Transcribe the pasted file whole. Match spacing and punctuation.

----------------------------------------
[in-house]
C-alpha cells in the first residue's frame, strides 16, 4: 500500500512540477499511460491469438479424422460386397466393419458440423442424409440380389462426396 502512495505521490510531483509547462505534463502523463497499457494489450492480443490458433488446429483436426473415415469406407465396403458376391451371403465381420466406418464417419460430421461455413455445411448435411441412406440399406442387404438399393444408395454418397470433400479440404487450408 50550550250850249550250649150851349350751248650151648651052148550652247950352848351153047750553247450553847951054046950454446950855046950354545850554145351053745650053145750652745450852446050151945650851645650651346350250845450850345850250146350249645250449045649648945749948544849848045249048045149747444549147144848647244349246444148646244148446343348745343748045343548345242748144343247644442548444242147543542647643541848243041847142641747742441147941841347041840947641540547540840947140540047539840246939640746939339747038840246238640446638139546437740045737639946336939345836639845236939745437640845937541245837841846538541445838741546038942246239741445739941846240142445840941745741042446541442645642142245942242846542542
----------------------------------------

[in-house]
C-alpha cells in the first residue's frame, strides 16, 4: 500500500512540477499511460491469438479424422460386397466393419458440423442424409440380389462426396 502512495505521490510531483509547462505534463502523463497499457494489450492480443490458433488446429483436426473415415469406407465396403458376391451371403465381420466406418464417419460430421461455413455445411448435411441412406440399406442387404438399393444408395454418397470433400479440404487450408 50550550250850249550250649150851349350751248650151648651052148550652247950352848351153047750553247450553847951054046950454446950855046950354545850554145351053745650053145750652745450852446050151945650851645650651346350250845450850345850250146350249645250449045649648945749948544849848045249048045149747444549147144848647244349246444148646244148446343348745343748045343548345242748144343247644442548444242147543542647643541848243041847142641747742441147941841347041840947641540547540840947140540047539840246939640746939339747038840246238640446638139546437740045737639946336939345836639845236939745437640845937541245837841846538541445838741546038942246239741445739941846240142445840941745741042446541442645642142245942242846542542